When Verizon first sent me the ONE and TWO for review, I setup both KIN on the same Live account. Much like Android’s dependency on you having a Google account for backing up a list of installed applications, Microsoft used its Live service with the KIN for total device backups and creating a complete user profile. I figured it’d just work fine to have both devices on one account.

It didn't. That was very, very bad.

I don’t think anyone at Microsoft ever expected anyone to have two of those phones at the same time. After last week’s announcement, it looks like Microsoft had even lower expectations for KIN acceptance.

While the premature death of the platform isn’t really a shock (the phones had glaring issues and ran an OS that clearly had no roadmap in a Windows Phone 7 dominated future), there were some key features Microsoft and its Danger team did better than anyone else in the smartphone market today.

Even when Palm’s future looked bleak, there were and still are elements of WebOS that we hope will someday appear in Android or iOS. The same can be said about what Microsoft did with KIN. It’s true that as a device defying categorization as either a smartphone or featurephone, KIN wasn’t around long enough to be remembered, but as a platform there are things KIN gave us that we shouldn’t forget.

What follows is an exploration of just that.

We hope that this will serve as a list of the things Microsoft did right with KIN, so that we might see these features in future smartphone platforms - including Microsoft's Windows Phone 7. We realize that although it's still selling, KIN is unquestionably dead. With any luck, Microsoft and Verizon will roll out one promised software update, and then let the short lived platform ride off into oblivion. Though this is a platform you'll likely never encounter in the real world (I know I've yet to), there's quite a bit that could still be salvaged, including one truly revolutionary feature unrivaled by any competitor today.

KINcredible Packaging
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  • Brentcsi101 - Tuesday, July 13, 2010 - link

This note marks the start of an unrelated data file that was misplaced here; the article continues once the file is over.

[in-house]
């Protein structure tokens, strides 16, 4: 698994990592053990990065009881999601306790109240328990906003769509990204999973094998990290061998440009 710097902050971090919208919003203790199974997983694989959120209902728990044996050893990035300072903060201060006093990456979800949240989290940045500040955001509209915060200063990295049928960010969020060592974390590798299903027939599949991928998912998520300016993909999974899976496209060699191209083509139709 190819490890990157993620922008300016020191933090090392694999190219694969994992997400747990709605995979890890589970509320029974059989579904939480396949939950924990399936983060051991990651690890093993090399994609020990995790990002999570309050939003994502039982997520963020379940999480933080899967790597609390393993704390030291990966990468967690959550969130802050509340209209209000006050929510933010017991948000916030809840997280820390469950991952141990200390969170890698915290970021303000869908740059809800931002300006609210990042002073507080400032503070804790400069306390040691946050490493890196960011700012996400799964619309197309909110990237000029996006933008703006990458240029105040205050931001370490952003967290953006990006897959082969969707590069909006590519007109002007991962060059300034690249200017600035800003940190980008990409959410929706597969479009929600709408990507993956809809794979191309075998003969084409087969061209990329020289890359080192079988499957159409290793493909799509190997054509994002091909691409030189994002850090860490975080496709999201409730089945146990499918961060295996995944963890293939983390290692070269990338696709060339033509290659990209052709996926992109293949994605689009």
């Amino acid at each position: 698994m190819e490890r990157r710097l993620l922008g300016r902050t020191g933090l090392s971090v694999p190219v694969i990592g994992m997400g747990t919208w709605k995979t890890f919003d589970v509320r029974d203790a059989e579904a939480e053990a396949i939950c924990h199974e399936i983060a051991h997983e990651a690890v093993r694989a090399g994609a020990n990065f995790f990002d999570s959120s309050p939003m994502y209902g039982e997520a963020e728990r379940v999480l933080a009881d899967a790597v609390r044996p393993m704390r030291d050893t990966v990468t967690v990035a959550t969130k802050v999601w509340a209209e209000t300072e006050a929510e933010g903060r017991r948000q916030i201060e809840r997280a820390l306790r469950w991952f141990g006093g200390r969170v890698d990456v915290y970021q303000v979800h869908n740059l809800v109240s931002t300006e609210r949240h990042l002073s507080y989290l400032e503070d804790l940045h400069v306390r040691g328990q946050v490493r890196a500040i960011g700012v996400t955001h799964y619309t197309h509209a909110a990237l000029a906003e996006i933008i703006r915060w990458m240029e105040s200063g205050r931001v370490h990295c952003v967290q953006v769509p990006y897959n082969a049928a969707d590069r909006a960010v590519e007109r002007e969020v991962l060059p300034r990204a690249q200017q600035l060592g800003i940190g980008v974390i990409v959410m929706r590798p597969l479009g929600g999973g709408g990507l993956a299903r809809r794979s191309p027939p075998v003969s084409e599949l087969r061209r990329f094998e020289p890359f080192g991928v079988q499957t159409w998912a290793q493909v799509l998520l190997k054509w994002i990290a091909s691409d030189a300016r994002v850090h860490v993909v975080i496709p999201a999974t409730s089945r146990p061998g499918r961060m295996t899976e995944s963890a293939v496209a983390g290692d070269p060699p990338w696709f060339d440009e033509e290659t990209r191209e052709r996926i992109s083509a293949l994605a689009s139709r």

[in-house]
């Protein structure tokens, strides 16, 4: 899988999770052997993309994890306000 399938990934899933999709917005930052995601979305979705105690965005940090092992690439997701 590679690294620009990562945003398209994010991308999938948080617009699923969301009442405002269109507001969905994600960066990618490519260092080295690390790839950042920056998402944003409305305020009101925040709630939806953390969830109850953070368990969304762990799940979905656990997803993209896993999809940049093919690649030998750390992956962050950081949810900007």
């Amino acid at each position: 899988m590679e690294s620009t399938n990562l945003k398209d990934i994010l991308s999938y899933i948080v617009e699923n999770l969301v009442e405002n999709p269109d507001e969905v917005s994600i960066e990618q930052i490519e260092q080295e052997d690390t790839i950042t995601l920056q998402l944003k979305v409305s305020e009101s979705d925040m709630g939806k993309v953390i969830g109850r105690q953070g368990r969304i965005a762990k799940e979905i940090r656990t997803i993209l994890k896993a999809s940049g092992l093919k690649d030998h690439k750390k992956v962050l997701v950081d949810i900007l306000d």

someone saying "Droid X" anyone?? But come on... between Android and iOS, there is nothing right now that can compete with them. Reply
  • Diesel Donkey - Tuesday, July 13, 2010 - link

    You must have never used a Palm Pre or Pixi. Reply
  • mrjminer - Tuesday, July 13, 2010 - link

    Yea, I was going to get a Palm Pre... but the cost of the required plan was far more than what I'm willing to spend for a cell phone. I ended up going on Craigslist and getting someone to transfer their SERO plan over to me for $75. Can't really beat $35 a month (after taxes) for 450 minutes, unlimited texting, and unlimited data -- I can deal with using a Palm Treo Pro in the meantime.

    As for the Kin, I really like the form factor of the smaller one. However, it will be tough to decide between WebOS and Windows 7 Mobile, assuming HP actually continues development on WebOS.
    Reply
  • Stuka87 - Wednesday, July 14, 2010 - link

    Why would anybody buy a phone from a company that no longer exist? Reply
  • mrjminer - Thursday, July 15, 2010 - link

    ..... "assuming HP actually continues development on WebOS." Reply
  • inspire - Friday, July 16, 2010 - link

    Palm exists today just as much as Mobil does. Reply
  • mcnabney - Wednesday, July 14, 2010 - link

    The WebOS devices have fallen into the same category as the Kin. A nice try, but too little and too late. If the Pre had come out on schedule (two years ago!) they would have kept in the race and likely not have been acquired by HP. Reply
  • aebiv - Tuesday, July 13, 2010 - link

    Amazing how everyone is so quick to forget the most flexible and powerful mobile OS, Windows Mobile. Yes, Android comes close, but the roadmap for 3.0 doesn't look good locking down the UI more. Battery life? Why is it my HD2 with a smaller battery gets better battery life than the EVO? They're virtually the same phone hardware wise, just a difference in mobile OS. Reply
  • sprockkets - Tuesday, July 13, 2010 - link

    "Amazing how everyone is so quick to forget the most flexible and powerful mobile OS, Windows Mobile."

    We forgot about it when the iphone and even others at the time made us realize how horrible it was to use.

    Only thing keeping WM alive before ver 7 is HTC and their skin.
    Reply
  • aebiv - Wednesday, July 14, 2010 - link

    Horrible it was to use?

    How was it horrible?

    Quit making generalizations and give some points.
    Reply

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